a matter of perspective


"Dizzy. I'm so dizzy my head is spinning, like a whirlpool it never ends..."
(lyrics by Roe and Weller)


The art of the Renaissance was based on and delighted in the use of perspective - a device that created the illusion of depth through setting the eye solidly into one point of view. This mono-vision dictated the position of the viewer and limited their movement - if they wanted to see the right and true picture they must stay in the proper viewing position. The metanarrative of this is frighteningly clear and was reflective of the political, theological, philosophical and social orthodoxy of Europe art that time - a singularity that persits in fundamental religious thought to this day across the globe and with violent results.


With modernity came the embrace of multiplicity, engendering the search for new forms to express simultaneous points of view, and, perhaps most importantly, to allow for movement. Writers Joyce, Wolfe and Stein as well as surrealists such as Breton (and many more) employed devices such as streaming, "automatic writing" and repetition to open expression to a freer journey into the mind and experience of being human.


Cubism broke apart the planes that were so carefully arranged in perspective to allow representation to be viewed from every point of view while the Surrealists explored the radical nature of inner subconscious space. Pollock's paintings denied a fixed point of view almost completely, creating an immersion into a net of events and interactions.


To break from perspective is to subvert the fixed and isolated nature of representation achieved by peeing through a window. By shifting attention to perspectival manipulations and the problematic nature of referentiality, by moving from a window to a mirrors view, we are positioned to experience our subjectivity in all of its multi-faceted forms.


Friedhard Kiekeben's prints, installations and sculptures (or simulations of prints, installations and sculptures) create a matrix for such an experience - offering us the sensation of oscillations and vibrations as we are surronded by this undulating images.


When I look at his artwokrs I feel dizzy - virtual and real space collide, the ground drops away and they, in the words of Maurice Merleau-Ponty, "make a hole in the plenum of the world. Like mountains or the forests, they become the place where spirits appear. They are no longer there except as the minimum of matter that is needed for meaning to manifest itself." (Maurice Merleau Ponty, The Prose of the World, Chapter 3, page 47)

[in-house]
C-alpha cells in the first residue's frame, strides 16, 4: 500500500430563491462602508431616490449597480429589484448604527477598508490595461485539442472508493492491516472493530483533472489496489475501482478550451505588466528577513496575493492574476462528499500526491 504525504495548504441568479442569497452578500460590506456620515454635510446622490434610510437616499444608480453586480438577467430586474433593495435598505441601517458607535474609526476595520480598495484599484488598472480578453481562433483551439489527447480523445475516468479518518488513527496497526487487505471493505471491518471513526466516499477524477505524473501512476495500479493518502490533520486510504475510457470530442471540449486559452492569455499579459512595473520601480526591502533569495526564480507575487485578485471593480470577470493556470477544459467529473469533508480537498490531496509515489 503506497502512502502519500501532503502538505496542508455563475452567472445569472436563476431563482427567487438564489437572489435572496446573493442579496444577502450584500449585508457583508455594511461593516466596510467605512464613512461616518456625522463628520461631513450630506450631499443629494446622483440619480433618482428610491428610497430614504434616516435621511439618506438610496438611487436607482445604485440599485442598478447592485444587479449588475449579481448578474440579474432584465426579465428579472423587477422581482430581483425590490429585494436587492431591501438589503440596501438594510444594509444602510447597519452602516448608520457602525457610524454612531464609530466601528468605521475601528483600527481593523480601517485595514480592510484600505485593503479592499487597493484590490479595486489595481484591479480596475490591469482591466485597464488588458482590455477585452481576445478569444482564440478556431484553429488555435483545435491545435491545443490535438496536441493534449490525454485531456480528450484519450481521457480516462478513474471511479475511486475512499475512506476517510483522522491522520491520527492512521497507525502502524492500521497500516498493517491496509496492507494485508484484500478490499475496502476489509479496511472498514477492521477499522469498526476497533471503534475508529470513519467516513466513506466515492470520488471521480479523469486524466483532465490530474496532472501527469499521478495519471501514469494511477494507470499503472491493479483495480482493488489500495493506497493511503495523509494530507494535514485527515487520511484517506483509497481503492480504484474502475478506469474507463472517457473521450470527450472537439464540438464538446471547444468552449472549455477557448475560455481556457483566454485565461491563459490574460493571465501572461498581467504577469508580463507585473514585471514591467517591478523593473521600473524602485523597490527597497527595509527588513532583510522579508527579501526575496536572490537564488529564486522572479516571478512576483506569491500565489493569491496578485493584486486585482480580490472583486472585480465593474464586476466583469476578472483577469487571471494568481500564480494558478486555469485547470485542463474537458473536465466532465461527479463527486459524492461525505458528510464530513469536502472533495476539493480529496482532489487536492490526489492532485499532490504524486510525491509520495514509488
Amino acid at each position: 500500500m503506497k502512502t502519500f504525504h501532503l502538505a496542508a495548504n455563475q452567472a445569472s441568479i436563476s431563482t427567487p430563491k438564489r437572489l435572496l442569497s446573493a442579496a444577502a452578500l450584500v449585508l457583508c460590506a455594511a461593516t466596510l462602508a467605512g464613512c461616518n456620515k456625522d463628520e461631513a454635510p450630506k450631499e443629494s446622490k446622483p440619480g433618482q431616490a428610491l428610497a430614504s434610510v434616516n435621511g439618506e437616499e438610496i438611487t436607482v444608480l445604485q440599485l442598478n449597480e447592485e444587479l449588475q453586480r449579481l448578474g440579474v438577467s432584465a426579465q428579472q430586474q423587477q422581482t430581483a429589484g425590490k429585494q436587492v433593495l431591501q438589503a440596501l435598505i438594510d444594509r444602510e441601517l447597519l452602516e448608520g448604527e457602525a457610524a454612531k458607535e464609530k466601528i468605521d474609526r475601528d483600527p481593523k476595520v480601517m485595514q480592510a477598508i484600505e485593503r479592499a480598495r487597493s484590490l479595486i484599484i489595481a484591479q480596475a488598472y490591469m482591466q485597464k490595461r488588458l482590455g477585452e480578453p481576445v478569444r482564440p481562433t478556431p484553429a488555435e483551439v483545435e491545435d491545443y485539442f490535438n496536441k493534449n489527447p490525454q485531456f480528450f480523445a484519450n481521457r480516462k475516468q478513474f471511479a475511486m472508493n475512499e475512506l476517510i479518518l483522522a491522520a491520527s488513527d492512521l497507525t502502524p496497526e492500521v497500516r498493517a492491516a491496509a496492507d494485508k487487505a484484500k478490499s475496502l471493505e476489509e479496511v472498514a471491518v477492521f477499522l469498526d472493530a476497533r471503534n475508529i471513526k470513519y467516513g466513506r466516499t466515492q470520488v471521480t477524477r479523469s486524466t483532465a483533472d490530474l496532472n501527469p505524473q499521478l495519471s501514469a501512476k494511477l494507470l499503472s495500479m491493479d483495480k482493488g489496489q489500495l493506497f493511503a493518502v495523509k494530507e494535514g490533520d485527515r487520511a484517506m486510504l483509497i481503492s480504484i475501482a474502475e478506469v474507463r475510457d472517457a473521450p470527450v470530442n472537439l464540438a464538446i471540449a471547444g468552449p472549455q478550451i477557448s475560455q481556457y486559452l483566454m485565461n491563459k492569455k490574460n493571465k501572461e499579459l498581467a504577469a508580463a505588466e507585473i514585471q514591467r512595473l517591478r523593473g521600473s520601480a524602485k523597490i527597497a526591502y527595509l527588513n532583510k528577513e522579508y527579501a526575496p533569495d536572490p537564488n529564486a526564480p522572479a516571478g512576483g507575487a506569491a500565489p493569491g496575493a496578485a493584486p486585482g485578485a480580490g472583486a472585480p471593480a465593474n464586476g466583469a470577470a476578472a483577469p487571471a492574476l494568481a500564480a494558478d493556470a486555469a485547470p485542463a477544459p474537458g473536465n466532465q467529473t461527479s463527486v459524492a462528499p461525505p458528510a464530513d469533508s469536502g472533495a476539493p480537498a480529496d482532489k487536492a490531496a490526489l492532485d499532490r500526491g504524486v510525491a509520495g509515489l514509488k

The result of both traditional and experimental printmaking processes, Kiekeben's artworks are resolutely material, but because of the deliberate dismantling of both the rules of perspective and conditions of printmaking, they feel strangely light and immaterial. There are many inversions and subversions here - for instance a printing plate becomes a painting (or is it a sculpture?) and doesn't generate any print at all, while an image of a grid, the foundation of all order, is digitally manipulated int o a flowing, resplendent curtain of what seems like uncontrollable water. And like a decorative fountain, Cascade, a premier work in this exhibition, engages us in the purely pleasurable phenomena of movement. But we come to the pleasure only after a struggle - only after a moment or two of trying to find fixed points of reference do we succumb to the rhythm of the piece. It pulls us along, and like a Lorelei sings to us, seduces us, unnerves us and creates the frictional movement between the boday and mind that coulb be called joy.


"What makes the corporeal self an unusable concept for fascist purposes, or any politics that relies on stable meanings and transparent essences, is precisely that it cannot be reduced to a single, determinable moment of signification, not even negation. A negation too, as a gesture of nihilism, could be co-opted by a politics of single stable meanings. It is only in the moment of the undecidable, when negations and affirmations perpetually trade places and when we are confronted with an object or text that we we do not know how to read and arrest for good, that the ethic-political significance of what refuses to be a stable concept may emerge for us." (Gerhard Richter "Walter Benjamin and the Corpux of Autobiography" pages 172-173)


We must experience Friedhard Kiekeben's things (as they are certainly "things" - neither purely paintings nor prints nor sculptures nor wallpaper nor curtains nor ...) through our bodies in motion. Through the unfixed and immaterial nature of his work we experience our own present-ness, our own subjectivity and our own corporeality and our own humanity.


"Oh, how nice it would be if we could only get through to the Looking-glass House!" ("Alice Adventures in Wonderland and Through the Looking Glass", Lewis Carroll)


Sabina Ott, July 2006
in catalogue "cascade"